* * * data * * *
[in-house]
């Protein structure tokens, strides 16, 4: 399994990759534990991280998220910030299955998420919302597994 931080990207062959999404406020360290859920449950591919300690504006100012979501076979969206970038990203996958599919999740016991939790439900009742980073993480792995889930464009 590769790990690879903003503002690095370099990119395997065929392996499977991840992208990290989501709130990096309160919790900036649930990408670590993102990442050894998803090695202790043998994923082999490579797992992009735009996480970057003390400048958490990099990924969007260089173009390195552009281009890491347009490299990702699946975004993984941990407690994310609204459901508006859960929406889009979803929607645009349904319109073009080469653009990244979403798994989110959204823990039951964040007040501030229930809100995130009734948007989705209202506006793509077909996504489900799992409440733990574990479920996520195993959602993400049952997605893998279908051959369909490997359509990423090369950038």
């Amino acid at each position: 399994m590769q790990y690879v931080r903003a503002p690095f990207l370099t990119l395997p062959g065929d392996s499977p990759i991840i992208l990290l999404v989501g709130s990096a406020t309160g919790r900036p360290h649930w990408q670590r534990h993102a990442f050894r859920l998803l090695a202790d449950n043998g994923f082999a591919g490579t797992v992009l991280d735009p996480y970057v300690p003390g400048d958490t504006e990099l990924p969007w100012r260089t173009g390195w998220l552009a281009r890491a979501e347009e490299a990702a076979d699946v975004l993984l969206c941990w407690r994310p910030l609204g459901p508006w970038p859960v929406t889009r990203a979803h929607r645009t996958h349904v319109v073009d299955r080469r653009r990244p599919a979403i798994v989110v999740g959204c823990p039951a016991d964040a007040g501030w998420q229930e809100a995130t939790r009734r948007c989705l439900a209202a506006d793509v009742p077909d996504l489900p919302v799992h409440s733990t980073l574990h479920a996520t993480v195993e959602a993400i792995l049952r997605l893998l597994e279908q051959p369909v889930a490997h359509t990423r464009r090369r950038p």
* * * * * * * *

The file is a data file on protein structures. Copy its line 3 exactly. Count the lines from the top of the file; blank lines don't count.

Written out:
């Amino acid at each position: 399994m590769q790990y690879v931080r903003a503002p690095f990207l370099t990119l395997p062959g065929d392996s499977p990759i991840i992208l990290l999404v989501g709130s990096a406020t309160g919790r900036p360290h649930w990408q670590r534990h993102a990442f050894r859920l998803l090695a202790d449950n043998g994923f082999a591919g490579t797992v992009l991280d735009p996480y970057v300690p003390g400048d958490t504006e990099l990924p969007w100012r260089t173009g390195w998220l552009a281009r890491a979501e347009e490299a990702a076979d699946v975004l993984l969206c941990w407690r994310p910030l609204g459901p508006w970038p859960v929406t889009r990203a979803h929607r645009t996958h349904v319109v073009d299955r080469r653009r990244p599919a979403i798994v989110v999740g959204c823990p039951a016991d964040a007040g501030w998420q229930e809100a995130t939790r009734r948007c989705l439900a209202a506006d793509v009742p077909d996504l489900p919302v799992h409440s733990t980073l574990h479920a996520t993480v195993e959602a993400i792995l049952r997605l893998l597994e279908q051959p369909v889930a490997h359509t990423r464009r090369r950038p």